For the past few years, misogyny and antagonism toward women has been breaking out across our country like a rash of festering boils. In several states, laws have been enacted that give the unborn fetus constitutional rights, while simultaneously relegating the rights of pregnant women to second class status. Because of these laws, any pregnancy is a potential crime scene to a zealous prosecutor. Even though women have a 30 percent chance of having a miscarriage, these laws would require each one to be investigated for neglect or malfeasance on the part of the pregnant woman. This is not hypothetical. In Iowa, a woman in her second trimester of pregnancy who fell down a set of stairs, fearful of possible damage to her fetus, called an ambulance for assistance. At the hospital doctors thought that she may have fallen on purpose and called police. She was charged with attempted fetal homicide, separated from her children and held for two days until the prosecutor realized that the law only applied to the third trimester of pregnancy.
Similar horror stories abound from California to Alabama and beyond: Women are being forced to have Cesarian sections against their will; addicted women are being prosecuted for crimes against the fetus while at the same time being denied access to any help for their addictions; Republicans in the U.S. Congress have gone so far as to introduce legislation that would allow a hospital to refuse to perform an abortion even if it means that the pregnant woman will die.
In Florida, George Zimmerman is allowed to kill an unarmed black teenager in order to "stand his ground" but a woman being accosted by her violent, abusive husband fires a warning shot into the air to keep him at bay and faces 60 years if the prosecutor has his way.
Although official rhetoric declares the contrary, rape in the ranks of the military isn't seen to be as much of a danger to unit cohesion as does the prosecution of those rapes. Commanders prefer to place the blame on the victims rather than to face the realities of the under-reported rape epidemic.
In spite of corroborating DNA and forensic evidence, prosecutors demurred from prosecuting Dominique Strauss-Kahn for rape because his victim gave false information to help her gain asylum in the U.S. from her home country of Guinea. Her untruths used to escape an untenable life were judged to be more prejudicial to the case than either the physical evidence or Strauss-Kahn's extensive history of philandering and aggressive sexual behavior.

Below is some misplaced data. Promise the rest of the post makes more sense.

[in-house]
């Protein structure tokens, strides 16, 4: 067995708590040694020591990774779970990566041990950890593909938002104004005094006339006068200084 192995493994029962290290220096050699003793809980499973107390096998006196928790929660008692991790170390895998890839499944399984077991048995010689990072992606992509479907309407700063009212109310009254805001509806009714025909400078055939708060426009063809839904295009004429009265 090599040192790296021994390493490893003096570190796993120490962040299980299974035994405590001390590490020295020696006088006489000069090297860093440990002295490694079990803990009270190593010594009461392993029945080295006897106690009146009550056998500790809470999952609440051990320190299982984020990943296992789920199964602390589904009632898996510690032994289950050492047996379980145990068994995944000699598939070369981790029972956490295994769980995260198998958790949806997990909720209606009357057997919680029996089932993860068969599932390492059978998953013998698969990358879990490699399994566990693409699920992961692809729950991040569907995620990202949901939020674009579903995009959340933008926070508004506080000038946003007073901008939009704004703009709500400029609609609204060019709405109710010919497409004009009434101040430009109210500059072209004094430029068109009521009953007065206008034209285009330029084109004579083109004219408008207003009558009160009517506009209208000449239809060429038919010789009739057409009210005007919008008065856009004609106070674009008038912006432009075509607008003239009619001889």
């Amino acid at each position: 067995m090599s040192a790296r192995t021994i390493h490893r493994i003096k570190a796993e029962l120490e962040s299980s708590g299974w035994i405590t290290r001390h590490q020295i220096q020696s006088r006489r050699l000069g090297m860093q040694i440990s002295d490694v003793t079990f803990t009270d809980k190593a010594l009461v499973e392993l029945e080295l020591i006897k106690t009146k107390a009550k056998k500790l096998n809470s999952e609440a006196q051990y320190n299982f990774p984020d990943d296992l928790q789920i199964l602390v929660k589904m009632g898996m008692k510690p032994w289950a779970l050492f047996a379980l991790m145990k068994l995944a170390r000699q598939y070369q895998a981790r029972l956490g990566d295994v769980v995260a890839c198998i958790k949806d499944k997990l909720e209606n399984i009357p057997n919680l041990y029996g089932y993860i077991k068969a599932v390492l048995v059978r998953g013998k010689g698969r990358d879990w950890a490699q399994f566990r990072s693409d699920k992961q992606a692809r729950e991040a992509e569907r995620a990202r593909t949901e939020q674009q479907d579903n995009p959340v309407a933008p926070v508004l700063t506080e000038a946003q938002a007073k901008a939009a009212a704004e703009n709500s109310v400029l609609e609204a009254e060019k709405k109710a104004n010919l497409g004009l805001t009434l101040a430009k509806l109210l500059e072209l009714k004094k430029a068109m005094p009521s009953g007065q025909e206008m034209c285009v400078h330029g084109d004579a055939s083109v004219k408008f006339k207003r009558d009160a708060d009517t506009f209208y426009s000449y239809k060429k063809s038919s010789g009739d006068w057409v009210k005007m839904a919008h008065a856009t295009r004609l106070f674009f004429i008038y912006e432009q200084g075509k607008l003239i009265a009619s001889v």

Yes, our society has been doing a bang up job of demarcating women's inferior place beneath men and the unborn fetus. Vermonters may well have been shaking their heads at this craziness around us and thinking that at least we won't see these kind of foul actions by our government representatives. But now, the Democratic led Senate has effectively placed women in the category of property, and second class property at that.
Vermont law instructs judges to take away guns from a person who has had a relief from abuse order imposed. Judges has been reluctant to do so because there is often no system for storing and returning the guns safely and securely. Legislation was introduced to enable law enforcement to store guns and to be paid to cover the related costs. Law enforcement officers and domestic violence workers alike advocated for this bill. But the only voice that apparently mattered to the Senate was that of the gun rights advocates. Although they had originally supported the legislation, the gun lobby changed its mind and, just like that, the bill was as good as dead. Lobbyists for the NRA-backed and independent gun rights groups cited the illegal seizure of property as a fourth amendment violation. This might be what one would expect from a man who would prefer to sleep with his gun and keep his wife in the closet, but why does this attitude get any traction in our legislature? Temporarily losing a gun is more egregious than a woman losing her life? A man who has threatened to kill his wife should be able to hang onto his guns even when under a restraining order? The sordid history of women murdered by armed men violating restraining orders hasn't taught us anything? Or do we just not care?
The almost mystical hold that the gun lobby has on American politicians is creepy in its own right. But when combined with a blatant disregard for the rights of women and no acknowledgment of the dangers they face in an unequal society, it is a moral failure. Second and Fourth Amendment rhetoric can't gloss over the dismissive misogyny that lies buried beneath the arguments. It's time for states to stand up for the rights of women, and stop wallowing in the stench of the morally bankrupt, reactionary attitudes that are increasing evident in our national consciousness.
Dan DeWalt writes from Newfane.